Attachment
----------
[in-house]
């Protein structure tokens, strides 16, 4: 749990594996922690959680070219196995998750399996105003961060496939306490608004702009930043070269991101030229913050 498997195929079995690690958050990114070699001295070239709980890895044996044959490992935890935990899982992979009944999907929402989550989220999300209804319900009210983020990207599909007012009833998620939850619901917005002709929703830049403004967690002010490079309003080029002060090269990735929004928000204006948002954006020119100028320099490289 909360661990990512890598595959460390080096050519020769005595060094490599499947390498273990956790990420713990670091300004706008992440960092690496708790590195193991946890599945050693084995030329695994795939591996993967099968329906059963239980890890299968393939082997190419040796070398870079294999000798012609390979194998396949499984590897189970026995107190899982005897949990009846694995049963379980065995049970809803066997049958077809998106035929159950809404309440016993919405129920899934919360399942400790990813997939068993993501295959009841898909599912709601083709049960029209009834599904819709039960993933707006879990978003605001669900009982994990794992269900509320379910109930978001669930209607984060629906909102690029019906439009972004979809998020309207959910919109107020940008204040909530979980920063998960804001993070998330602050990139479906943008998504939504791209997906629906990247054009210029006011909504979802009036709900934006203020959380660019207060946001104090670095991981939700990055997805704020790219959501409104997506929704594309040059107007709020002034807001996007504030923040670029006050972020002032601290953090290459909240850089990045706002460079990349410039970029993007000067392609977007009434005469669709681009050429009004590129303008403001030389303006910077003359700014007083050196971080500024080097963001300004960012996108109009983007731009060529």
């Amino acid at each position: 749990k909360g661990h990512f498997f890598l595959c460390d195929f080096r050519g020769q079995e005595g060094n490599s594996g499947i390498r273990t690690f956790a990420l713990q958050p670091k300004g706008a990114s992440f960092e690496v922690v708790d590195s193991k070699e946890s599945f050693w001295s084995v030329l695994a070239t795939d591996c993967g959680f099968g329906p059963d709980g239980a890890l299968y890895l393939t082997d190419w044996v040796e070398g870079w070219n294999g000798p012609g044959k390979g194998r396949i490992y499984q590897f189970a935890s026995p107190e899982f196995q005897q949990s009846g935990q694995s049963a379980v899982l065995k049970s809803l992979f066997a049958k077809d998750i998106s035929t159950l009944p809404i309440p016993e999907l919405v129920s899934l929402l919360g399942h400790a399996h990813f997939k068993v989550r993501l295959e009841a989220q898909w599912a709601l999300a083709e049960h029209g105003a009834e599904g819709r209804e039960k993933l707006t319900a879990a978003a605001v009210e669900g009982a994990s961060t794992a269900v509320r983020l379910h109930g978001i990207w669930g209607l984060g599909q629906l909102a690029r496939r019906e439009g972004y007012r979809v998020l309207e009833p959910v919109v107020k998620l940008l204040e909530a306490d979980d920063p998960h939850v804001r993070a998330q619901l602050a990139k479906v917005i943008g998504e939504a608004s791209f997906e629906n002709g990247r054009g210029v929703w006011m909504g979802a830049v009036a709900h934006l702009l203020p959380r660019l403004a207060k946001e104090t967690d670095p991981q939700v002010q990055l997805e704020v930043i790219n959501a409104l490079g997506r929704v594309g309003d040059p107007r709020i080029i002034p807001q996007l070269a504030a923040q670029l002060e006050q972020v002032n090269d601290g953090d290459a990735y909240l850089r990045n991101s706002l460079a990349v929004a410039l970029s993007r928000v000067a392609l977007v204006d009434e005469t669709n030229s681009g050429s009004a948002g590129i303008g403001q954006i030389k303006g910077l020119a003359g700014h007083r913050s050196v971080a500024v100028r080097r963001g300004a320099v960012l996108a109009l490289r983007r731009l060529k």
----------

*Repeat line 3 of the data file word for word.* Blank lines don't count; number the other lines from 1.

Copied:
């Amino acid at each position: 749990k909360g661990h990512f498997f890598l595959c460390d195929f080096r050519g020769q079995e005595g060094n490599s594996g499947i390498r273990t690690f956790a990420l713990q958050p670091k300004g706008a990114s992440f960092e690496v922690v708790d590195s193991k070699e946890s599945f050693w001295s084995v030329l695994a070239t795939d591996c993967g959680f099968g329906p059963d709980g239980a890890l299968y890895l393939t082997d190419w044996v040796e070398g870079w070219n294999g000798p012609g044959k390979g194998r396949i490992y499984q590897f189970a935890s026995p107190e899982f196995q005897q949990s009846g935990q694995s049963a379980v899982l065995k049970s809803l992979f066997a049958k077809d998750i998106s035929t159950l009944p809404i309440p016993e999907l919405v129920s899934l929402l919360g399942h400790a399996h990813f997939k068993v989550r993501l295959e009841a989220q898909w599912a709601l999300a083709e049960h029209g105003a009834e599904g819709r209804e039960k993933l707006t319900a879990a978003a605001v009210e669900g009982a994990s961060t794992a269900v509320r983020l379910h109930g978001i990207w669930g209607l984060g599909q629906l909102a690029r496939r019906e439009g972004y007012r979809v998020l309207e009833p959910v919109v107020k998620l940008l204040e909530a306490d979980d920063p998960h939850v804001r993070a998330q619901l602050a990139k479906v917005i943008g998504e939504a608004s791209f997906e629906n002709g990247r054009g210029v929703w006011m909504g979802a830049v009036a709900h934006l702009l203020p959380r660019l403004a207060k946001e104090t967690d670095p991981q939700v002010q990055l997805e704020v930043i790219n959501a409104l490079g997506r929704v594309g309003d040059p107007r709020i080029i002034p807001q996007l070269a504030a923040q670029l002060e006050q972020v002032n090269d601290g953090d290459a990735y909240l850089r990045n991101s706002l460079a990349v929004a410039l970029s993007r928000v000067a392609l977007v204006d009434e005469t669709n030229s681009g050429s009004a948002g590129i303008g403001q954006i030389k303006g910077l020119a003359g700014h007083r913050s050196v971080a500024v100028r080097r963001g300004a320099v960012l996108a109009l490289r983007r731009l060529k």